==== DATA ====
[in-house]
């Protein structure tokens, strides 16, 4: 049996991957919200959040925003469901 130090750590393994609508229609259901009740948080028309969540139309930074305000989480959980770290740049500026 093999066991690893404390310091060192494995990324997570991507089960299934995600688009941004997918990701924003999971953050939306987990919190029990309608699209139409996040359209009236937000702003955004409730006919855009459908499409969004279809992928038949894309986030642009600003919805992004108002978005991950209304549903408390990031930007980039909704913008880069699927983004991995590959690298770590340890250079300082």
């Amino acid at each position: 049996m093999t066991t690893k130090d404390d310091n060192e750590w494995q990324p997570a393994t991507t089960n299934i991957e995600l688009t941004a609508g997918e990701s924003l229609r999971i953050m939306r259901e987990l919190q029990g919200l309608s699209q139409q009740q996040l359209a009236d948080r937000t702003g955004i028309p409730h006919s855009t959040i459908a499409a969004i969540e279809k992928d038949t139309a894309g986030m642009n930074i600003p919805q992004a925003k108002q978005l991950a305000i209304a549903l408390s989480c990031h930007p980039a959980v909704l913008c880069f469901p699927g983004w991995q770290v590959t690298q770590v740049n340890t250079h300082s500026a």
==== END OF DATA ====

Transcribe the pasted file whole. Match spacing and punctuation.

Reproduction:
[in-house]
């Protein structure tokens, strides 16, 4: 049996991957919200959040925003469901 130090750590393994609508229609259901009740948080028309969540139309930074305000989480959980770290740049500026 093999066991690893404390310091060192494995990324997570991507089960299934995600688009941004997918990701924003999971953050939306987990919190029990309608699209139409996040359209009236937000702003955004409730006919855009459908499409969004279809992928038949894309986030642009600003919805992004108002978005991950209304549903408390990031930007980039909704913008880069699927983004991995590959690298770590340890250079300082």
């Amino acid at each position: 049996m093999t066991t690893k130090d404390d310091n060192e750590w494995q990324p997570a393994t991507t089960n299934i991957e995600l688009t941004a609508g997918e990701s924003l229609r999971i953050m939306r259901e987990l919190q029990g919200l309608s699209q139409q009740q996040l359209a009236d948080r937000t702003g955004i028309p409730h006919s855009t959040i459908a499409a969004i969540e279809k992928d038949t139309a894309g986030m642009n930074i600003p919805q992004a925003k108002q978005l991950a305000i209304a549903l408390s989480c990031h930007p980039a959980v909704l913008c880069f469901p699927g983004w991995q770290v590959t690298q770590v740049n340890t250079h300082s500026a």